Serialization made simple.
Project powered by:


Note that this code is no longer maintained, as it was rewritten from scratch for s11n 1.2.x. That doesn't mean that this code doesn't work, but does mean that it has been obsoleted. If you are interested in the "latest thinking" on implementing a classloader in C++, grab libs11n and see the files: src/s11n/factory*.hpp and (for DLL support) src/plugin/*.?pp.

libclass_loader is a rather non-conventional classloader, taking advantage of relatively recent C++ techniques which were not possible only a few years ago to provide an easy-to-use, non-intrusive, linkage-agnostic and 100% type-safe classloading toolkit.

You can find a paper describing this general model of C++ classloader on our Papers page.

Download from:

The downloads page.

Development Status:

Officially Beta, but quite stable and usable. There is still some experimentation to do, but the client-side interface is about as close to "1.0" as it is likely to ever be.

Primary features

  • Provides a flexible, easy-to-use, project-neutral approach to classloading.
  • Any classes can be made loadable, the primary implication being that third-party (i.e., uneditable) classes can be made classloadable. e.g., it can load Qt or GTK objects just as easily as it can your classes.
  • It is inherently immune to name collisions, symbol-name snafus and mis-casts from void pointers, all of which are potential problem-points for conventional classloaders.
  • It sports compile-time type-safe classloading without the use of a single cast, neither in client code nor in the library. Quite non-intuitively, this 100%-effective type-safety also applies to classes loaded via DLLs. (Please RTFM before saying that compile-time type safety for classes loaded at runtime is not possible! ;)
  • Enforces no arbitrary linking conventions on classloadable classes. i.e., clients are free to link their classes as standalone or multi-class DLLs, into their main application, or (almost) however they wish (there are some caveats when building them as static libraries, due to the way "unused symbols" are ignored when linking them). Likewise, loading classes is handled identically, regardless of their linkage.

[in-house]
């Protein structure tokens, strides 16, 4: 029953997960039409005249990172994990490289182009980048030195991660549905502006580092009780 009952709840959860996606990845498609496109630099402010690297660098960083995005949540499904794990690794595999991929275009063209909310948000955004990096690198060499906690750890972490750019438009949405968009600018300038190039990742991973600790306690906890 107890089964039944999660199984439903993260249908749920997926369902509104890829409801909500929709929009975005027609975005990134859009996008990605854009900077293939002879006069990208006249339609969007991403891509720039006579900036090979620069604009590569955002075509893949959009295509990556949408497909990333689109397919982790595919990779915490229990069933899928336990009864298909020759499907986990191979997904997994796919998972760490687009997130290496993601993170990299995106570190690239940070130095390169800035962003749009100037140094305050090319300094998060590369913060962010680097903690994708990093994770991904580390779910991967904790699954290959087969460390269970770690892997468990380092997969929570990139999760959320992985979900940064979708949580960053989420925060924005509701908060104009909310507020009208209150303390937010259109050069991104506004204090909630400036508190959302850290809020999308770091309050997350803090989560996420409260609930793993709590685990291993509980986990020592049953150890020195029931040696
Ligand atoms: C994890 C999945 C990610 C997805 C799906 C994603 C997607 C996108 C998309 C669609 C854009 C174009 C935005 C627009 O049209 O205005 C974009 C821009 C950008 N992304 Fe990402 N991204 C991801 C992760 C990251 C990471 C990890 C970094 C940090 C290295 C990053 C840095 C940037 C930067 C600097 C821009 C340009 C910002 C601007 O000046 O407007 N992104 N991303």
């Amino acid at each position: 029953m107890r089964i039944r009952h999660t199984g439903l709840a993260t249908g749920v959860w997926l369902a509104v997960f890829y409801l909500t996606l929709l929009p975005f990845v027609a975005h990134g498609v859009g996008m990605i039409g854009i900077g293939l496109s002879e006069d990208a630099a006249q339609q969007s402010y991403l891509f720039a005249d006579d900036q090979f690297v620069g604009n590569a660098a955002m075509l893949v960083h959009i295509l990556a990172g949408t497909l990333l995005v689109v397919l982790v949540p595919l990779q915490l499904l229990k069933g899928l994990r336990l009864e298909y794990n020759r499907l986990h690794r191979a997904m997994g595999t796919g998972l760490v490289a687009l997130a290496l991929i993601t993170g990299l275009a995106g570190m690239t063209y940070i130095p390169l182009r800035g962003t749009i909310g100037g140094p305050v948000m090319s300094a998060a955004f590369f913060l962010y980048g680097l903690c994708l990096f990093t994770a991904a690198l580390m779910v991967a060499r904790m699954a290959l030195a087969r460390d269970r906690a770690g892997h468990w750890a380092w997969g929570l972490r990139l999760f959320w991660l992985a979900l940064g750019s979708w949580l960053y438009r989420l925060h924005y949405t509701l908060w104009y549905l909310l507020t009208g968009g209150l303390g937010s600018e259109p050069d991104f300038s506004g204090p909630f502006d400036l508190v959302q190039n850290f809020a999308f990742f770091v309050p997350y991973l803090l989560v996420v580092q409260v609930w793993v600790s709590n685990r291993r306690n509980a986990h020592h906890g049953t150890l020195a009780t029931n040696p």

• Not restricted to using strings as lookup keys: the key type is defined as a template parameter. This is useful for, e.g., mapping Enum entries to classes.
Minor features:
  • The cllite interface encapsulates most classloading features into a simpler interface, and eases the loading of DLLs, including support for mapping class names to DLL names using client-side logic via functors.
  • Comes with an abundance of documentation, in the form of API docs and a library manual.
  • Designed primarily with ease-of-use and non-intrusivity [is that a word?] in mind.
  • Classloaders can optionally use shared instances of the classes they serve, which is sometimes useful when when using class_loader as, e.g., an event handler dispatcher.
  • Uses only standard C++ constructs, no compiler-specific extensions.
  • DLL loading internally uses lt_dlopen(), if available, otherwise dlopen(), so it should be portable to most Unix-like systems.
  • Fairly small: only a couple significant classes, a handful of methods, and a small number of internal helper classes. However, as it is template-based, compile times and object/binary file sizes will suffer.
It may be worth noting that many of these features are only possible because the toolkit is firmly rooted in the 21st century, not restricted to historical conventions and antiquated practices. This frees it up to take advantage of features which, until relatively recently, were not available to users of lower-level languages like C++. For example, the seemingly impossible feat of no-casts-required, compile-time type-safety for classes loaded via DLLs.


  • The phoenix class, available on the downloads page.
  • Recent, ISO-conformant C++ compiler. Only tested with with GNU gcc 3.{2,3,4}.x, and will not work with gcc 2.9x. Based solely on what i've read, i think MSVC++ 7.0 and lower are also out of the question.
  • GNU versions of most common Unix system tools, like make, find, bash, etc.
  • Only tested on Linux systems. Your mileage may vary on other OSes. That said, it uses no Linux-specific source code but the build tree itself is very GNU-centric.
  • Either libdl or libltdl. These are used for opening DLLs, and are pre-installed on all modern Unix-like environments, including Cygwin. (That said, i have been unable to link this library under Cygwin, for reasons beyond my comprehension. Help?)
A more detailed list of requirements is given in the library manual, available in the download tarball.